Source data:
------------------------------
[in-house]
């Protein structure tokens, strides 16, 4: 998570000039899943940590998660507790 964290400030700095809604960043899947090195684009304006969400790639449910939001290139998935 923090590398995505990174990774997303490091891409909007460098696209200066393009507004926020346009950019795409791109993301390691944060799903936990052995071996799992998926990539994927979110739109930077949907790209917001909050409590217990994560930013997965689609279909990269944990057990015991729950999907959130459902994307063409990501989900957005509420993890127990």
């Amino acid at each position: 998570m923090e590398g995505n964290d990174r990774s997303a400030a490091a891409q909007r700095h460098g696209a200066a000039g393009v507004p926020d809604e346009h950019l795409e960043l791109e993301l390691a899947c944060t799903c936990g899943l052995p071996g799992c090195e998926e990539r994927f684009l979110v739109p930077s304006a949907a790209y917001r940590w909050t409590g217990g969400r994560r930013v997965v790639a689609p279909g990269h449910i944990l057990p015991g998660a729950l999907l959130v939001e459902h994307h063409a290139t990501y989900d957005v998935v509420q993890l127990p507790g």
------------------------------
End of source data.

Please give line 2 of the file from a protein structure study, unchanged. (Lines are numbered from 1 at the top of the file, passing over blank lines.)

């Protein structure tokens, strides 16, 4: 998570000039899943940590998660507790 964290400030700095809604960043899947090195684009304006969400790639449910939001290139998935 923090590398995505990174990774997303490091891409909007460098696209200066393009507004926020346009950019795409791109993301390691944060799903936990052995071996799992998926990539994927979110739109930077949907790209917001909050409590217990994560930013997965689609279909990269944990057990015991729950999907959130459902994307063409990501989900957005509420993890127990």